One of the ways in which cultures in the ancient world get into contact with new artifacts is the well known habit of plundering and taking home (precious) objects from the defeated enemy. Traditionally this praxis has been studied in terms of war and pillage. Recently the emphasis of scholarly research has shifted from the battlefield itself towards the, often major, impact of these new artefacts for the societies that obtained them through their despoliation.. A key-concept to understand the impact of these objects is appropriation. Investigating the dynamics of appropriation allows us to understand the way in which these artefacts were incorporated in the own society; a process in which they had to change from foreign/outside to domestic/inside.
In this workshop a number of long and significant spolia scenes from Greek and Latin literature, will be discussed by specialists from different backgrounds (historians, archaeologists, literary critics and linguists). The aim of the workshop is to combine and cross-fertilize different approaches, so as to come to a better understanding of this intriguing phenomenon. Questions to be explored include the following: How are the spolia scenes embedded in their narrative context?; How are the spolia presented?; Are they somehow morally or emotionally or culturally evaluated by the narrator?; What do the spolia scenes tell us about the cultural dynamics of appropriation?; What do they tell us about impact?; Is the process of appropriation also somehow part of the narrative itself?; What can we say about these scenes in relation to the wider historical context in which they occur?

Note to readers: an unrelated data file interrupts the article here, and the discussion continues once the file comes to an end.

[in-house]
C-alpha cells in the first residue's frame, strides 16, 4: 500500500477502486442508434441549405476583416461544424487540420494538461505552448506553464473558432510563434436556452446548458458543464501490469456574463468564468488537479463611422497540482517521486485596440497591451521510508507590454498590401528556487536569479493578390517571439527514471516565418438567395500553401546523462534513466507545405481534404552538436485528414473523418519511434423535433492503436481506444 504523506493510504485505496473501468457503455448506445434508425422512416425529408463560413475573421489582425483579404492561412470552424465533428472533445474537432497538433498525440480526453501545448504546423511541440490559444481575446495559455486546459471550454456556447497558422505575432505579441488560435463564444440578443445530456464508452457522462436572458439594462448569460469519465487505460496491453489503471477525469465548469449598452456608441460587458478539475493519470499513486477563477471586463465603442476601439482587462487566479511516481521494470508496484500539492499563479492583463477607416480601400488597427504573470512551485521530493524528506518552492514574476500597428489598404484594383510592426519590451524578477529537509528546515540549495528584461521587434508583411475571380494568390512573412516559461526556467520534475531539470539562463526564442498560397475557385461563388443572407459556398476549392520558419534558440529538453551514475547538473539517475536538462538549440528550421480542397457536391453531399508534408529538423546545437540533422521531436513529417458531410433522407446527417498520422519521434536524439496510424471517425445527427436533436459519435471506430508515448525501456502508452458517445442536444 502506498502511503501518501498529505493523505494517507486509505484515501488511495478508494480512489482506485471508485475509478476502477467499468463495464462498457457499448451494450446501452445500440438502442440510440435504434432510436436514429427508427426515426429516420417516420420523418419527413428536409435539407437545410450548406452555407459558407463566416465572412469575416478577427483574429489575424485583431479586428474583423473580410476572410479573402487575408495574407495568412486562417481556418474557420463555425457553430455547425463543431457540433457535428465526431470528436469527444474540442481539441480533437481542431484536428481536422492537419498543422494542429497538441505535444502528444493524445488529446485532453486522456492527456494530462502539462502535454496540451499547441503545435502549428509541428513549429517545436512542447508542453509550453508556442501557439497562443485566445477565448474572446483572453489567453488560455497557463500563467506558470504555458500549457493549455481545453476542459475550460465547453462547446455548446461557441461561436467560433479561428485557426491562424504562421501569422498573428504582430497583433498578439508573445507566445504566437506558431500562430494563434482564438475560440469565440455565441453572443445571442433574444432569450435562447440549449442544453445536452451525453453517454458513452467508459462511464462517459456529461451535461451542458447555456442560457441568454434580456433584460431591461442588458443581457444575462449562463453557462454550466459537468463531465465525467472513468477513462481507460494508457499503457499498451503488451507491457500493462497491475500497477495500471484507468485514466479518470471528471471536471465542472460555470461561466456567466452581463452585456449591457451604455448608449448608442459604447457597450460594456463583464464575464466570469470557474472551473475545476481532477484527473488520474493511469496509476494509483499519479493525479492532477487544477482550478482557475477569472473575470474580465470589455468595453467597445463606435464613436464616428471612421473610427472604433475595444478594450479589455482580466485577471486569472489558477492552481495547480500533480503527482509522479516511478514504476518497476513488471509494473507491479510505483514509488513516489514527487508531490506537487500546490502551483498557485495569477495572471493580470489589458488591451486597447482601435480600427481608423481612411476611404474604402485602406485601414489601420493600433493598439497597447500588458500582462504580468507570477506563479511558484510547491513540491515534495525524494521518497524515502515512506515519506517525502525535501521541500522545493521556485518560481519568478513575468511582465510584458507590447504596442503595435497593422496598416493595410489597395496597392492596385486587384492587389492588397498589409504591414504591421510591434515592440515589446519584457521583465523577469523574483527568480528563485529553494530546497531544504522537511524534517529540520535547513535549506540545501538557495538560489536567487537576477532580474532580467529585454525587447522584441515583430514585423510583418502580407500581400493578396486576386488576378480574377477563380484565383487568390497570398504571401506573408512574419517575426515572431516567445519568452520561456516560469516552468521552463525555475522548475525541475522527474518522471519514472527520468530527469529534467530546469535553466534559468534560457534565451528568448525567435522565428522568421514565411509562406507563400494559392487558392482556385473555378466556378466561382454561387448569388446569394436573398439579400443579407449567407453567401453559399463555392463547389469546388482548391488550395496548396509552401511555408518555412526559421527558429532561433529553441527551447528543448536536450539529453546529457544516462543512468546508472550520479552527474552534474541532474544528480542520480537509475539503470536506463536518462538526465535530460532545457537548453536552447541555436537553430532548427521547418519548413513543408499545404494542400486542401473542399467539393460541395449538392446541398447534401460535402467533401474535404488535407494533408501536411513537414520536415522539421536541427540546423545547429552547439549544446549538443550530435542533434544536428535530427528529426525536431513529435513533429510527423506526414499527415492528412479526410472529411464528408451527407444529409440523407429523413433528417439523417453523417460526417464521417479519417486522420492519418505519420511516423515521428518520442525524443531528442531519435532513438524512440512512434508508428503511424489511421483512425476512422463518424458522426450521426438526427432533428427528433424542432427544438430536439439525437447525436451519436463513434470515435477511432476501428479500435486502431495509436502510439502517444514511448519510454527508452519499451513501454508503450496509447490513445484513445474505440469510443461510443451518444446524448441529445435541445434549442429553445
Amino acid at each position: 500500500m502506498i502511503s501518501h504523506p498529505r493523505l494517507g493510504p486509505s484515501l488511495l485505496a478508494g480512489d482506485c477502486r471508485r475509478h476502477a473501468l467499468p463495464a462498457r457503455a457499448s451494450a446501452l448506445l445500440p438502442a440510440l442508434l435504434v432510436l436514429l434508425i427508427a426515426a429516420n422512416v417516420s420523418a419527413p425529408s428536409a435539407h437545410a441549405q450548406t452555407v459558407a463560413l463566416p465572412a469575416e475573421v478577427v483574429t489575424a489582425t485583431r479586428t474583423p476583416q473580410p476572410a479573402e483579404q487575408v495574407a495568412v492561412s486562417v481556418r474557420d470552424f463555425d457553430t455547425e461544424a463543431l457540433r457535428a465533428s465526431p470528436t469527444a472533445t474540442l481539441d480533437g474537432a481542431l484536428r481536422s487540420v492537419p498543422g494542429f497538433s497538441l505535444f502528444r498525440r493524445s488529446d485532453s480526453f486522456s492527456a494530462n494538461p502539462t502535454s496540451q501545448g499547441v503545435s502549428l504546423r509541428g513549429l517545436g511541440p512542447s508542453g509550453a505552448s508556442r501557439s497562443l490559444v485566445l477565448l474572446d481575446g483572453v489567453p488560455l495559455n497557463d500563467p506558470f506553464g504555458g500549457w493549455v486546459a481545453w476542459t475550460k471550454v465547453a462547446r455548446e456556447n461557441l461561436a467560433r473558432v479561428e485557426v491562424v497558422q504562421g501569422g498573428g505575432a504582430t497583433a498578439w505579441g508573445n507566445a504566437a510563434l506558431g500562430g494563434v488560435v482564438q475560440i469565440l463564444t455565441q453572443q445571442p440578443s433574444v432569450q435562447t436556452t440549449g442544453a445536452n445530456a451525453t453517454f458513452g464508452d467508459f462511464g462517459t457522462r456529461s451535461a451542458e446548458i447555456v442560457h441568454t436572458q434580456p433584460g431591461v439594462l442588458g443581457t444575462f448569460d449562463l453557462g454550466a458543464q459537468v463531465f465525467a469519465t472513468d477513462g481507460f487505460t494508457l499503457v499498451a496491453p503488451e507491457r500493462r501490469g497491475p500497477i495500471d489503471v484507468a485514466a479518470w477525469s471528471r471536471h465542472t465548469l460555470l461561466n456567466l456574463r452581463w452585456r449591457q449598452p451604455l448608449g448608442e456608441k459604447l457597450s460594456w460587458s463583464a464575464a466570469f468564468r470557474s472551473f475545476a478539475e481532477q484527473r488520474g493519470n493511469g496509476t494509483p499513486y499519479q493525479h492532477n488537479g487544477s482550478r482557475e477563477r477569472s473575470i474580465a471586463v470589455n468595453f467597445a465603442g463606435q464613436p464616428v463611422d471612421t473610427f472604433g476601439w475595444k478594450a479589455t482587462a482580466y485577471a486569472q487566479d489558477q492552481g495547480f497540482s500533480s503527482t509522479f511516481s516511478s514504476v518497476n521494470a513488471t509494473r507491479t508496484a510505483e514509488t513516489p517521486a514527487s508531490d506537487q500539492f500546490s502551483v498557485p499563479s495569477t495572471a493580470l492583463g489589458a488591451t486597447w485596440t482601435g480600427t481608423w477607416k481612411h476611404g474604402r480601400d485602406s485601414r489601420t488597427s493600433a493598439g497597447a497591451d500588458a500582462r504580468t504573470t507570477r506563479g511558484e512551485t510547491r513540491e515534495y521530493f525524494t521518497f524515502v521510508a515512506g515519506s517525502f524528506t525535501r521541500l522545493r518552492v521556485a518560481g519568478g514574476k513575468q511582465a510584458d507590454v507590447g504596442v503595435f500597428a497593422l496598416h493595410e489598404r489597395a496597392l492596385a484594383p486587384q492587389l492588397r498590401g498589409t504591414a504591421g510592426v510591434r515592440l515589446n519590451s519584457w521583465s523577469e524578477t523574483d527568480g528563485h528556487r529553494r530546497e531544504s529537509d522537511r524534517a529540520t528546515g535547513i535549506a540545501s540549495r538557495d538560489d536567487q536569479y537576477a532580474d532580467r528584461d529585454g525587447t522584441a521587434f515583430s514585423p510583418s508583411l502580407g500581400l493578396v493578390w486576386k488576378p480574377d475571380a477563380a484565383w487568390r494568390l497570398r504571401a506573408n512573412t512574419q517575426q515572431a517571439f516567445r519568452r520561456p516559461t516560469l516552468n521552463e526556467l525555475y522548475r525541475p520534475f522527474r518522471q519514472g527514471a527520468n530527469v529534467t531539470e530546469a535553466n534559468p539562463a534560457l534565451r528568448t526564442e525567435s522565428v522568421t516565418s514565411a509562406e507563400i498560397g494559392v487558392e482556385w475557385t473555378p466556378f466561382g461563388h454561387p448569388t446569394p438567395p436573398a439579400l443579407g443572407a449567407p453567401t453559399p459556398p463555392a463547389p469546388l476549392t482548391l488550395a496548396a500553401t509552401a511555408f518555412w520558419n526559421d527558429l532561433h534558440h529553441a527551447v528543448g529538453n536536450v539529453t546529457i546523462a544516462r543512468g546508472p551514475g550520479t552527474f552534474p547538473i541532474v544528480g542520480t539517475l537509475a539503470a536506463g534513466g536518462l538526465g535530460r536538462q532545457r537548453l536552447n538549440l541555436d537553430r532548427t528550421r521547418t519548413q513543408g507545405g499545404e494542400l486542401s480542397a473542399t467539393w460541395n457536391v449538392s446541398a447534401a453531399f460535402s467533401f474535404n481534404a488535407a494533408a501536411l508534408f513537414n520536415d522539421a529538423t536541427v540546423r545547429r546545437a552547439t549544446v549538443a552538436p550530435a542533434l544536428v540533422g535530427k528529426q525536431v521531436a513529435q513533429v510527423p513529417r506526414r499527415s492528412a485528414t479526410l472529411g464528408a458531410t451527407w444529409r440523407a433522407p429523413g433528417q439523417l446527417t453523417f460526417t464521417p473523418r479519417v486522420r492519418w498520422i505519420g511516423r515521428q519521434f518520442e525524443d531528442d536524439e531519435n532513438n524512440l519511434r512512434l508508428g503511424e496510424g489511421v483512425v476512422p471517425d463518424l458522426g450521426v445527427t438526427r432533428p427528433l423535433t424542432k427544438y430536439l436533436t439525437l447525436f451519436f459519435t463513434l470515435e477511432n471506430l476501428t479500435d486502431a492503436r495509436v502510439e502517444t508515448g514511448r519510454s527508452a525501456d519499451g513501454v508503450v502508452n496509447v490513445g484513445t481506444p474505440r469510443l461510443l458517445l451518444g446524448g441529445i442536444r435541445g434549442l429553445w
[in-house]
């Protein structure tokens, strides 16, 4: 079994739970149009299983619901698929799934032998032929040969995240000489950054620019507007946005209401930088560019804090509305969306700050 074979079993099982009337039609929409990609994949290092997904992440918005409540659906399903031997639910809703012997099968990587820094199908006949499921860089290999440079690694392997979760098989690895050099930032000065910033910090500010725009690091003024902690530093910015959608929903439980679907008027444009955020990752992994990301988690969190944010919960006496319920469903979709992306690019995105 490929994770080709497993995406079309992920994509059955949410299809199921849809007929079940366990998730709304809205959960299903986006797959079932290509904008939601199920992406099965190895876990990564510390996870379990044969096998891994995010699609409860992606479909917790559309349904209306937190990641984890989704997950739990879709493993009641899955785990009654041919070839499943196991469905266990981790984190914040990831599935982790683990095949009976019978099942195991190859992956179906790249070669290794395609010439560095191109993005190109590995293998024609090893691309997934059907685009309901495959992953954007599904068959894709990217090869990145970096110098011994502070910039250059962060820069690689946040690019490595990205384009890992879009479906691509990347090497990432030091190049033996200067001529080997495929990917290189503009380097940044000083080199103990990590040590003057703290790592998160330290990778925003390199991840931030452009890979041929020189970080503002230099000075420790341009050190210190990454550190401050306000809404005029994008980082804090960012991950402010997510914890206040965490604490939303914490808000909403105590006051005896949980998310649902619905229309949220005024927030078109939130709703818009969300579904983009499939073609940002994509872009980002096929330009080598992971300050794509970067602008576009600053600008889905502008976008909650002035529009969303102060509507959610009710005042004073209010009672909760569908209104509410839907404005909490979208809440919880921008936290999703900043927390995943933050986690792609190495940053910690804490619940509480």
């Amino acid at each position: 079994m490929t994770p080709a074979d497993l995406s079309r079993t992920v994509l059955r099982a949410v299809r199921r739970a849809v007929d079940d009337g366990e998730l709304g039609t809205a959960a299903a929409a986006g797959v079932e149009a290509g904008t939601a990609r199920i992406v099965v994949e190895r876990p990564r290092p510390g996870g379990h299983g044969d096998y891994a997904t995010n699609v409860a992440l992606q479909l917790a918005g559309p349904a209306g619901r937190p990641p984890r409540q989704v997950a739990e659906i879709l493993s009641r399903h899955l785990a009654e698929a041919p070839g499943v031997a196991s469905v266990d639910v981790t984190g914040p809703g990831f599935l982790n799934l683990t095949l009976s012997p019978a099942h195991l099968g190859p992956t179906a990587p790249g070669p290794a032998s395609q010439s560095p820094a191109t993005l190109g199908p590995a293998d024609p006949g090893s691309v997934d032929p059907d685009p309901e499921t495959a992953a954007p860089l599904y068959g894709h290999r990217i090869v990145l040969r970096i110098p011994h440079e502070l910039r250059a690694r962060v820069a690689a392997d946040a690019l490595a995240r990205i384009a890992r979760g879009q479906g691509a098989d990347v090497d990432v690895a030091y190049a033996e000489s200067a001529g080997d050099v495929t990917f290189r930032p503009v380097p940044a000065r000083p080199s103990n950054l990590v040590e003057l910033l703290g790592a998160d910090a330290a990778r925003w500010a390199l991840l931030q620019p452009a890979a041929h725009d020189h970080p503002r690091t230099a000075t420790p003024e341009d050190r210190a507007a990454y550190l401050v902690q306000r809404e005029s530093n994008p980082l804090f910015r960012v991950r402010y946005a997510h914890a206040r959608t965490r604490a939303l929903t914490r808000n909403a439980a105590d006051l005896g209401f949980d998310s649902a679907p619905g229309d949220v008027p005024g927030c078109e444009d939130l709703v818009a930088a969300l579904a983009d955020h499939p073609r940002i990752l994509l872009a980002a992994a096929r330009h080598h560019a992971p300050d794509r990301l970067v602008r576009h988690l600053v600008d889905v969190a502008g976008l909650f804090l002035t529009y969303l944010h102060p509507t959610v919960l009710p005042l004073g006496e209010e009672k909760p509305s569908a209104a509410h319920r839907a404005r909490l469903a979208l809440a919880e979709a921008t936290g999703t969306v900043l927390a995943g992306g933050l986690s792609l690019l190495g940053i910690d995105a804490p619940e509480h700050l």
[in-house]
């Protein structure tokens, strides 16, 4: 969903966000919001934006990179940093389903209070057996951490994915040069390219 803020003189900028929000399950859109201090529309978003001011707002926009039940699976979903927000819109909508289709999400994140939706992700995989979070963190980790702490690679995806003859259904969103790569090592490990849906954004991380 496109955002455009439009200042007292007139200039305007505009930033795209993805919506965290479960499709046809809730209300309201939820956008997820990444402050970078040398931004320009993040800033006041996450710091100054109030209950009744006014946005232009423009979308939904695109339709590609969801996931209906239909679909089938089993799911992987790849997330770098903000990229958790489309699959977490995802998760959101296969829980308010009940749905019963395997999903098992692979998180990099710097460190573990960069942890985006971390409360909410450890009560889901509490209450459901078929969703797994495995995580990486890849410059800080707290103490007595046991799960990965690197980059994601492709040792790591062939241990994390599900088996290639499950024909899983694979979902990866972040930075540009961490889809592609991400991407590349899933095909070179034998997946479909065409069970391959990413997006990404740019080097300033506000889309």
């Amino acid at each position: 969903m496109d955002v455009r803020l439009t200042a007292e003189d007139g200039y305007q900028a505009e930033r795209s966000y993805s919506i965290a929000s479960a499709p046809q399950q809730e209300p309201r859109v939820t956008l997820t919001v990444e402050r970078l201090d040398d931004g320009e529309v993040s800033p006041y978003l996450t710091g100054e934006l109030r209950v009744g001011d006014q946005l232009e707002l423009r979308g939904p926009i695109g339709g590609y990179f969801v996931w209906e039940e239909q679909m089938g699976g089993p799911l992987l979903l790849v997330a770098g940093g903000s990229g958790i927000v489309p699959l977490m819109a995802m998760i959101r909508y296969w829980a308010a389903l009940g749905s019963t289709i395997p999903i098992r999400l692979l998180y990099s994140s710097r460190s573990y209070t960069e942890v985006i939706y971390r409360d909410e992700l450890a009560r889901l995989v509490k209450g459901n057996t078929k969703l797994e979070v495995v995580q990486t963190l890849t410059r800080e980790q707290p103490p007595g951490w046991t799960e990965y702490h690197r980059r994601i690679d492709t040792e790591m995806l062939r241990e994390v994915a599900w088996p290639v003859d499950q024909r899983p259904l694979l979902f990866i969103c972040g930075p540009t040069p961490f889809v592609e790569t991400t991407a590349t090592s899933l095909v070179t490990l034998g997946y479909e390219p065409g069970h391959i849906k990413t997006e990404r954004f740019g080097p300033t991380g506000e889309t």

For more information about the programme and participation, mail to email@example.com
We will discuss five spolia scenes. Each scene is first discussed from a literary/linguistic perspective (20-25 minutes) and subsequently from a historical/archaeological perspective (20-25 minutes) before a general discussion.
Welcome & introduction: Re-reading spolia: objects as innovators?
(Miguel John Versluys)
Herodotus, 9.80-83: Persian objects entering the Greek world
(Irene de Jong and Janric van Rookhuijzen)
Cicero, De Natura Deorum 31-35: Greek objects entering Sicily
(Christoph Pieper and Rebecca Henzel)
Polybius 9.10: Sicilian objects entering the Roman Republic
(Rutger Allan and Suzan van de Velde)
Diodorus Siculus, 31.8.9-31.8.13 (+ Plutarch, Aemilius P., 32-34): Macedonian objects entering the Roman Republic
(Michel Buijs and Rolf Strootman)
Josephus, Bellum Judaicum 7.121-152: Jewish objects entering the Roman Empire
(Luuk Huitink and Eric Moormann)
Intrusive objects and excessive agency: an anthropological perspective
(Pieter ter Keurs)
Concluding discussion moderated by the organizers.